Heritage in Heppner
A rich cultural heritage in Heppner is alive and well. The Morrow County Museum in Heppner is a museum centered around rural life, displaying photographs and artifacts dating back to the 19th century, when the area was settled post-Oregon Trail. Exhibits range from agricultural history to a discussion of the Native American presence in the county and from the history of rural medical care to the story of the Heppner Flood. At the Agricultural Equipment Museum, gain a window into farm machinery. Check out a snapshot of the town’s heritage at the mural on Riverside Street.
Finished in 1903 and listed on the National Register of Historic Places for its architecture, design and craftsmanship, the Morrow County Courthouse is one of the oldest courthouses in Oregon that is still in use today. Features include a hip roof, a central entrance pavilion and a domed cupola with clock faces on three sides.
In 2013, the Port of Morrow opened the Sustainable Agriculture and Energy (SAGE) Center to tell the story of how agriculture and technology shaped the region, and to exhibit to what extent industry in the area continue to work together—especially in regards to sustainability. SAGE provides free educational tours to students and provides visitors from all over the world the opportunity to experience this region’s agricultural, industrial and transportation heritage and future. Soar over Morrow County to explore some of the best farmland in the country on a simulated hot air balloon ride. Watch a potato turn into curly fries. Also in simulations, try your hand at milking a cow or driving a tractor. Browse the gift shop and finish your visit with a scoop of delicious Tillamook ice cream.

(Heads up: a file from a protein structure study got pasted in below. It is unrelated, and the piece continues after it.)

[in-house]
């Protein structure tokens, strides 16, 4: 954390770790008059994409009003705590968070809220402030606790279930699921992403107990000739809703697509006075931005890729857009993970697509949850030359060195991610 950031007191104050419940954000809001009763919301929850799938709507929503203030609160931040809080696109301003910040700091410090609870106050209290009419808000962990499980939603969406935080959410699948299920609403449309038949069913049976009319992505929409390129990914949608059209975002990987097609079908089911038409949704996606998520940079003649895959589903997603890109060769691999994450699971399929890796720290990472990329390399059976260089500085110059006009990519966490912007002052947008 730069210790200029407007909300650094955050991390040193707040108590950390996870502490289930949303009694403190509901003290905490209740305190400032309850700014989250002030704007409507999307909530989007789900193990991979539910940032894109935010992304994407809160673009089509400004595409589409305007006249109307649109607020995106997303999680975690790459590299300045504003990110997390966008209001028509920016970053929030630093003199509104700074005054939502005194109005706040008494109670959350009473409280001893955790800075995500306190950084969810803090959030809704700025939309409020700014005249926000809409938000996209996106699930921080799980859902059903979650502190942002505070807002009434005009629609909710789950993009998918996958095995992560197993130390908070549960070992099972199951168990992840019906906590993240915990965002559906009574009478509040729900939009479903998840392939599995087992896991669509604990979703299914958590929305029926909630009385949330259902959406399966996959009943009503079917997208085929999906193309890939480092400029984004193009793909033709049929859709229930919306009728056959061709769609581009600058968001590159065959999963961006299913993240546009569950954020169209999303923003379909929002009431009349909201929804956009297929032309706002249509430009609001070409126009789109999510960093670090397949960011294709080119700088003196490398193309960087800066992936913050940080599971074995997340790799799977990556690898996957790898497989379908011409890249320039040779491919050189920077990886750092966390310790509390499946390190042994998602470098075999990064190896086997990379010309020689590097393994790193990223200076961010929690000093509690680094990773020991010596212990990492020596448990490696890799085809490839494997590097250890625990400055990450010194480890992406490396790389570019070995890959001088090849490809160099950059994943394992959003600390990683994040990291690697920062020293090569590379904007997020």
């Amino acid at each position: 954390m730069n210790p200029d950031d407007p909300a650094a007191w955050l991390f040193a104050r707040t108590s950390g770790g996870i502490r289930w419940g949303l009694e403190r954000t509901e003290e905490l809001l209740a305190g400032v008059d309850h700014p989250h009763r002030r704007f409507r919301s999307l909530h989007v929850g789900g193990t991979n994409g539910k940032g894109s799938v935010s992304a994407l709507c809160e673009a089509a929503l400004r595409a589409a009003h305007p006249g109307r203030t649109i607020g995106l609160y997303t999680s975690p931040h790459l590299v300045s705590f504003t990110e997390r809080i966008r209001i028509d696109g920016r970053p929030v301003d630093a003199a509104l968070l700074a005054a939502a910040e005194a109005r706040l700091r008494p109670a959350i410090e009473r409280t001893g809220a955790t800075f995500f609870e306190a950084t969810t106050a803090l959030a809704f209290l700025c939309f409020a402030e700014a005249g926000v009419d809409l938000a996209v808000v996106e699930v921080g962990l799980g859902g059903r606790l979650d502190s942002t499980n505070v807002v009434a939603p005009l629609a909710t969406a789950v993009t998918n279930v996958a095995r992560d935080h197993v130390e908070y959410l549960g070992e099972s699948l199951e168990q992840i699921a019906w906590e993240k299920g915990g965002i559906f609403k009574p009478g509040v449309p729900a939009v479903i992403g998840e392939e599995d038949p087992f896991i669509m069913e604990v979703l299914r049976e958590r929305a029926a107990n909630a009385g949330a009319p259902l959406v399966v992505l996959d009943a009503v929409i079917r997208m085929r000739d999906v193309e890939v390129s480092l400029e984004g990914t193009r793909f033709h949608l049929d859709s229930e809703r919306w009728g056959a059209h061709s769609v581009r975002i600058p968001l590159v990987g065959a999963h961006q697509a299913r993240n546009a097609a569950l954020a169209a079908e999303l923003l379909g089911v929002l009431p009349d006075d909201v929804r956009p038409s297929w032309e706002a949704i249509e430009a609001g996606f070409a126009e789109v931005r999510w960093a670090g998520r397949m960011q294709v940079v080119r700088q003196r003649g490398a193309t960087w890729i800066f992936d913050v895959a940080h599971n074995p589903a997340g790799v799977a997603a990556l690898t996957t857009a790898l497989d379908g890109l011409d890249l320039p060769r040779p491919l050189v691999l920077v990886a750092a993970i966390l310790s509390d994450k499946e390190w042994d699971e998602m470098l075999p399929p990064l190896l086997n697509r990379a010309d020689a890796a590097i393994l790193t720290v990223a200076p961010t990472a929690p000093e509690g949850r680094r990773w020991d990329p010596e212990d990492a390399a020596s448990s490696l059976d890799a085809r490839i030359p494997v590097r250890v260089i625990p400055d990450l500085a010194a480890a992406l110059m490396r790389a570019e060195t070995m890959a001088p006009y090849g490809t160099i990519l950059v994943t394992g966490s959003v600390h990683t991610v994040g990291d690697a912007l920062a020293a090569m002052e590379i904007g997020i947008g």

MORROW COUNTY winter market
This annual holiday event features a Ladies Night Out with door prizes, live music and refreshments. The family day on Saturday features entertainment and kids craft exhibits. Admission is free and offers an excellent opportunity to shop for holiday gifts, including handmade gifts, home decor, jewelry and beauty products.
The courthouse site is elevated above much of the rest of Heppner, which saved the building from the great flood of 1903, just three months after county officials moved their offices into the finished structure.